I don’t have a central theme for this morning’s post. I was checking my usual sources and came across this article. We now know the cause of the increasing number of democrats. The average intelligence level is dropping!
by Mike Barrett, February 17th, 2013 | Updated 02/18/2013
Would you be surprised to hear that the human race is slowly becoming dumber, and dumber? Despite our advancements over the last tens or even hundreds of years, some ‘experts’ believe that humans are losing cognitive capabilities and becoming more emotionally unstable. One Stanford University researcher and geneticist, Dr. Gerald Crabtree, believes that our intellectual decline as a race has much to do with adverse genetic mutations. But there is more to it than that.
According to Crabtree, our cognitive and emotional capabilities are fueled and determined by the combined effort of thousands of genes. If a mutation occurred in any of of these genes, which is quite likely, then intelligence or emotional stability can be negatively impacted.
“I would wager that if an average citizen from Athens of 1000 BC were to appear suddenly among us, he or she would be among the brightest and most intellectually alive of our colleagues and companions, with a good memory, a broad range of ideas, and a clear-sighted view of important issues. Furthermore, I would guess that he or she would be among the most emotionally stable of our friends and colleagues,” the geneticist began his article in the scientific journal Trends in Genetics.
As I understand the article, we are supporting the “stupid” while not-supporting the “smart.”
My first degree was in Clinical Psychology. One of my professors in Child Development had the opinion that most of our intellectual prowess was directly proportional to quality and quantity of teaching and challenging children at an early age and throughout childhood into adulthood. Note: he said prowess, not capacity. According to him, intellectual capacity was largely determined by genetics. Intellectual prowess, how well you used your intellect, was determined by training, education and most importantly, culture. He had plenty of studies to support his views. From what I’ve observed in the forty-plus years since, I agree with him.
In past centuries, those with greater intellectual prowess had a greater probability of passing along their genes. Unfortunately, that isn’t the case, today.
Our next Spot Shot could be filed under the label, “Well, Duh!” From Rasmussen…
Sunday, February 17, 2013
Despite a deeply held belief in Washington that Congress reflects the views of the people, most Americans don’t share that sentiment.
The latest Rasmussen Reports national telephone survey shows that just 11% of Adults believe Congress is a good reflection of the views of the American people. Seventy-four percent (74%) say Congress is not a good reflection of those views, while another 15% are undecided.
That poll, according to Rasmussen, has a sampling error rate of ±3%. Rasmussen is one of a few full time polling agencies and is viewed by many, including me, as the most accurate.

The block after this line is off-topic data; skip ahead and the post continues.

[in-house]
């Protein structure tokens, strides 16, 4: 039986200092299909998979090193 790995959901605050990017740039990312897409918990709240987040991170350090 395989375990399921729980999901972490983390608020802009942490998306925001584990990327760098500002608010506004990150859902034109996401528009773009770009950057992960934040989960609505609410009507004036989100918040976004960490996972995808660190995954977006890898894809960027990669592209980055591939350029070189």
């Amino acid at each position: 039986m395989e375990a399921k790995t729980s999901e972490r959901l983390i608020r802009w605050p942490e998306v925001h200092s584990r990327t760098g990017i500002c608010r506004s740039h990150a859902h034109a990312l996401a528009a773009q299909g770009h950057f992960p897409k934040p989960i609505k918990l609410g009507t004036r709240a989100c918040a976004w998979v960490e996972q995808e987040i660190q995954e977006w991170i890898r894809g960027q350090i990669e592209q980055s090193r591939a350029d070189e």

Chuck Hagel is still the nominee for SecDef. He truly is unfit for the office but the nomination proceedings isn’t about fitness, it’s all about politics. For a few days, it appeared that Harry Reid was going to throw in the towel. Then he looked again and found that the blocking filibuster was in John McCain’s hands. That gave Reid the confidence to continue pushing Hagel.
February 16, 2013 | 12:07 am | Modified: February 16, 2013 at 12:25 am
Members of the Senate have left Washington for the President’s Day break, scheduled to return February 25. That means Republicans who voted to filibuster the nomination of Chuck Hagel to be Defense Secretary have ten days to search for new evidence against him and lobby colleagues to keep up the opposition.
With 41 votes needed to uphold a filibuster — exactly the number Republicans mustered against Hagel on Thursday — the GOP has no votes to lose. And the most critical of those votes appears to belong to Sen. John McCain.
“McCain is the one to watch on this,” says one senior Republican Senate aide. “He seems wiling to vote for cloture on the grounds that cloture should be invoked on cabinet-level nominees.”
What the aide meant is that McCain supported the Republican filibuster Thursday not because he believes Hagel should never receive an up-or-down vote but because McCain wanted to delay Hagel as a way to pressure the Obama administration to release more information on the deadly September 11, 2012 attack on the American consulate in Benghazi.
In fact, McCain has said clearly that he believes Hagel is entitled to a final vote, something that would surely result in Hagel’s confirmation, given overwhelming — so far unanimous — Democratic support. But at the same time, McCain joined the filibuster, at least for the moment, to squeeze more details about Benghazi out of the administration.
All Harry Reid has to do to get Hagel confirmed by the Senate is to throw McCain a bone. A bone that would give McCain more face time on TV. Yes, the Benghazi hearings are important but not so important that Hagel should be confirmed. The Benghazi hearing can continue without giving anything to Reid or the White House. If Hagel’s vote comes to the Senate floor, he will be confirmed. There are enough dem votes and maybe a few more from some RINO senators to confirm Hagel.
Of course, there’s nothing more important than McCain’s ego.